Lactoferrin (LF) has been implicated in a number of functions including the negative regulation of myelopoiesis in vitro and in vivo, an effect mediated by suppression of cytokine release from monocytes/ macrophages. This suppression is abrogated by bacterial LPS. In the present study, HL-60 cells were induced to differentiate to monocytes/macrophages by 12-O-tetradecanoyl phorbol-13-acetate, and LF-binding assays were performed. After differentiation, HL-60 cells showed a twofold increase of LF-binding sites with no difference in the specificity or affinity of LF between pre- and post-differentiated cells. CD11a, CD11b, and CD11c Ag, which have been associated with specific binding sites for LPS on monocytes/macrophages, were also increased three- to fourfold after differentiation. With the use of this system, the effect of LPS on LF binding was studied. At 37°C, LPS enhanced LF binding on HL-60 cells, especially after differentiation. Conversely, at 4°C, LPS inhibited LF binding. There was little effect of temperature on LF binding in the absence of LPS. In the presence of polymyxin B sulfate, the enhanced LF binding by LPS was abrogated. Also, pretreatment with mAbCD11 and/or mAb5D3, which are associated with or directed against candidate LPS receptors, reduced LF binding. Cross-linking studies using an iodinated, photoactivatable LPS derivative ([125I]ASD-LPS) demonstrated directly the specific binding of LPS to LF. These data indicate a dichotomous nature of LF binding on monocyte/macrophage-differentiated HL-60 cells - one being mediated by specific LF receptors whereas the other is apparently mainly via LPS receptors after formation of an LF-LPS complex. These interactions, for which a model is proposed, help to explain the mechanism behind LPS abrogation of the myelopoietic suppressive effects of LF, and a situation that probably occurs during bacterial infection.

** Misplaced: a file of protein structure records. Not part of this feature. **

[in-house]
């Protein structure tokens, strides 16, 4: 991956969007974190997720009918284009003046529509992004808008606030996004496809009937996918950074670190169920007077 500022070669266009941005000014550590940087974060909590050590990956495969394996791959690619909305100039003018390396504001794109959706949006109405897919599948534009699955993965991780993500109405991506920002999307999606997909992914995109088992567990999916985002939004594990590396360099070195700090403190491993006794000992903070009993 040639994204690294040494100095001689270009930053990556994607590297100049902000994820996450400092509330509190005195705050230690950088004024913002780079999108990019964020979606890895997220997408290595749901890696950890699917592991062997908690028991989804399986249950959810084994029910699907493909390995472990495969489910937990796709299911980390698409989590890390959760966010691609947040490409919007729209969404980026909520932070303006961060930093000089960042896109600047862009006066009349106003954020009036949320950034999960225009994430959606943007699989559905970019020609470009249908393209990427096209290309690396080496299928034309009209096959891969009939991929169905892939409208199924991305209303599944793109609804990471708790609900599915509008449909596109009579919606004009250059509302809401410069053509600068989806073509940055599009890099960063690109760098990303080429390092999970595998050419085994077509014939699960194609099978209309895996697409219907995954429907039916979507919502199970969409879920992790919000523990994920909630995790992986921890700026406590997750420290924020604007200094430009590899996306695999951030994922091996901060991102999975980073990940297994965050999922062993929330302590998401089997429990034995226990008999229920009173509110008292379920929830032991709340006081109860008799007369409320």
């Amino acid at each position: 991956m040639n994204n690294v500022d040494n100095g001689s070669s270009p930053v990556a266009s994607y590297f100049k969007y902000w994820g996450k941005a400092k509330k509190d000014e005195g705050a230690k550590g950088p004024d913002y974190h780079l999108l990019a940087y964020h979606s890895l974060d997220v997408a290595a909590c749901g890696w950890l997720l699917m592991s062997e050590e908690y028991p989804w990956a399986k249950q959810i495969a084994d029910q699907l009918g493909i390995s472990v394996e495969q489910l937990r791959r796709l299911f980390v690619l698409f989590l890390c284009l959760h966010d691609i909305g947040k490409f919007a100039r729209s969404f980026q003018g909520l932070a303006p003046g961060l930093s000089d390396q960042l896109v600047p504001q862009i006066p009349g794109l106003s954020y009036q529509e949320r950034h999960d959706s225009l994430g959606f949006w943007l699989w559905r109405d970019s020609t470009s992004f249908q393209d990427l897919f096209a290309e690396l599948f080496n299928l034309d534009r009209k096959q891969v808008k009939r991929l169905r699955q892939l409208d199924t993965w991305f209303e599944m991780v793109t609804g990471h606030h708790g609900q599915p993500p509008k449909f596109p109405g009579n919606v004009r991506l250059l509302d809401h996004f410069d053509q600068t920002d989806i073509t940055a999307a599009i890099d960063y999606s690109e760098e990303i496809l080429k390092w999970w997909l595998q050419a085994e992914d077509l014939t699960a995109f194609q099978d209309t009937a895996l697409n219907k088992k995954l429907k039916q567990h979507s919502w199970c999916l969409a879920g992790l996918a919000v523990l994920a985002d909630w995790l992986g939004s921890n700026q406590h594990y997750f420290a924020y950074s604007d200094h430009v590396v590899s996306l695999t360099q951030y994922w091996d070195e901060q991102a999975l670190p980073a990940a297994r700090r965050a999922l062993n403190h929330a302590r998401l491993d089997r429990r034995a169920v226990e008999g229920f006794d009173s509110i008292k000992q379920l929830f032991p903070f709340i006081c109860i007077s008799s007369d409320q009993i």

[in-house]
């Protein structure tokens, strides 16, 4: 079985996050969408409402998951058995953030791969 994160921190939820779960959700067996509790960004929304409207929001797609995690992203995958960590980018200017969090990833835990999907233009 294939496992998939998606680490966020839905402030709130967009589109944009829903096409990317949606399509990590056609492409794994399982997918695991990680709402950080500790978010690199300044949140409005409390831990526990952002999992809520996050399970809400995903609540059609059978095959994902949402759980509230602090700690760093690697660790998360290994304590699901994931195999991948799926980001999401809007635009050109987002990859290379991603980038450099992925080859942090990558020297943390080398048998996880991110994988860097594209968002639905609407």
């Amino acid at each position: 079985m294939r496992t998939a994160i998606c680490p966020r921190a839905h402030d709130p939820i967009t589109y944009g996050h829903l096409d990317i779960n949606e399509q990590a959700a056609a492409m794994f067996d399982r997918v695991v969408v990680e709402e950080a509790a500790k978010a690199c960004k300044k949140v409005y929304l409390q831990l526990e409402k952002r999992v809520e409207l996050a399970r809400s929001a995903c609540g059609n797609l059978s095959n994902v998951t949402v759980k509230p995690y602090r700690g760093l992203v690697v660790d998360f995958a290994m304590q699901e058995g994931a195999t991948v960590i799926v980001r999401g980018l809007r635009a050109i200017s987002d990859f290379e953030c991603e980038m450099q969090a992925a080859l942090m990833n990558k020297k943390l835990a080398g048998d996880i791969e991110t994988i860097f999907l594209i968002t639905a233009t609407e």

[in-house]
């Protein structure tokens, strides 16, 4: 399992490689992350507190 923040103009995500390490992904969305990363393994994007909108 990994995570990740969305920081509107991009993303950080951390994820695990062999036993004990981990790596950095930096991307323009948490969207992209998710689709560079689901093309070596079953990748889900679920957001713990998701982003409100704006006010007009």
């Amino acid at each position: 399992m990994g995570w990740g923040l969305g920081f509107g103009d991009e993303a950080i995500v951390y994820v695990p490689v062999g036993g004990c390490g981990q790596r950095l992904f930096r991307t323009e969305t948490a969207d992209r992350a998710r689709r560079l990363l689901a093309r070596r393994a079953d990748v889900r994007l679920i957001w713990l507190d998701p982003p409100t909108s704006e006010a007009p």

|Original language||English (US)|
|Number of pages||7|
|Journal||Journal of Immunology|
|State||Published - 1991|
ASJC Scopus subject areas
- Immunology and Allergy